“All that is solid melts into air, all that is holy is profaned, and man is at last compelled to face with sober senses, his real conditions of life, and his relations with his kind.”
When Marx wrote the great line above he was describing the class struggle between the proletariat and bourgious for control of the means of production; he was describing capitalism and the paradoxical desire for continual change and improvement.
For Marx capitalism is a disruptive historical event that shatters existing social structures and illusions. Life is chaotic and fleeting. To survive, one must face up to the ‘reality’ of the world and ones place in it. You either have access to incredible wealth and resources by controlling the means of production or you earn a wage.
Whether you agree with the labour dialectic and historical materialism I think the idea of owning the means of production has particular relevance for how the Internet has changed cultural production.
That this modest blog can be easily published and made available to anyone foolish enough to read it is a great example of the liberalisation of cultural production. With the Internet, anyone with access to the Internet via a computer or mobile phone can publish stuff; anything they like.
Traditionally, the means, if you like, of cultural production have been owned and controlled by institutions and agitators. Institutions like the church, the media, corporations, and governments had the money and influence to publish and promote using newspapers, pamphlets, TV, radio and movies. Having exclusive access to the only mass communication tools is a very effective way of control and manipulation. The average punter was restricted to writing the odd letter to the paper, standing on a soapbox like a freak, publishing their own pamphlets, or calling the local radio station. The relationship was very much a passive relationship with the institutions calling the shots.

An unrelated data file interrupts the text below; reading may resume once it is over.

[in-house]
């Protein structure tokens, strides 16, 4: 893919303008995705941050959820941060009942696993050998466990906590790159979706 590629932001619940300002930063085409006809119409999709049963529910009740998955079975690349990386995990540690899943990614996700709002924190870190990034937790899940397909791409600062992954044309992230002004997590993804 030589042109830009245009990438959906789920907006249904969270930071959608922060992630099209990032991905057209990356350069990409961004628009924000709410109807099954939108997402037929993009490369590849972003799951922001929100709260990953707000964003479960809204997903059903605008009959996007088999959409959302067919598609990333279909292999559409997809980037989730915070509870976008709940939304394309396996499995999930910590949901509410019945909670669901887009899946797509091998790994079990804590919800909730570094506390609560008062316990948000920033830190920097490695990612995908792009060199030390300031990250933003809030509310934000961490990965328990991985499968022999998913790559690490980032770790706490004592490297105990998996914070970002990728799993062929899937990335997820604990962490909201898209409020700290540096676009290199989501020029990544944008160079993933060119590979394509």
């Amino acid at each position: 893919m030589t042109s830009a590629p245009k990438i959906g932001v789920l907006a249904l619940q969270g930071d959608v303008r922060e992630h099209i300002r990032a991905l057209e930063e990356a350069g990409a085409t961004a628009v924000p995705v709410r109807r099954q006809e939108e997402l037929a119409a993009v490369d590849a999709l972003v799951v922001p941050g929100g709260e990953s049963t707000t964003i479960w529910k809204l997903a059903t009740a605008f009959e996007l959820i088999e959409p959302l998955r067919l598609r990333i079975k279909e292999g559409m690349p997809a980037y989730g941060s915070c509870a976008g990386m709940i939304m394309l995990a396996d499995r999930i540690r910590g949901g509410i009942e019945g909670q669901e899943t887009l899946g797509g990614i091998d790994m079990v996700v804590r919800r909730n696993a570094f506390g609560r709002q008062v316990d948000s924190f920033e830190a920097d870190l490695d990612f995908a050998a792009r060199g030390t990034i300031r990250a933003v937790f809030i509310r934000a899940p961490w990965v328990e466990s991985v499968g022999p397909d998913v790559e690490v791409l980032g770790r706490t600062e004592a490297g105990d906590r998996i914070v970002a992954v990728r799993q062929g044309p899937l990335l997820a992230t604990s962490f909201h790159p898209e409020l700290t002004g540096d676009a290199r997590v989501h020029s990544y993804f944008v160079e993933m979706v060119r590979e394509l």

Without being too dramatic, the Internet changed the whole model. Suddenly
consumers could produce and distribute their own content on their own terms. A small business could be as visible as a large multi-national. The solid structure of cultural production had indeed melted into the air. This has caused much angst for traditional owners of the means of cultural production. Profits have been eroded as advertising has migrated online.
During the recent election protests in Iran, foreign journalists were expelled or restricted to their hotels. All information about the protests, some wildly inaccurate, came from Twitter and YouTube. This was then published by the traditional media.
Whilst there is much published on the Internet that is tabloid, inaccurate, racist, stupid, fanciful and grotesque the revolution means that previously passive consumers now have a voice.
I am positive that Marx was more into the labour dialectic than the digital dialectice but he would be impressed by the chaos and profanity ensuing from folks on the Internet finding their voices.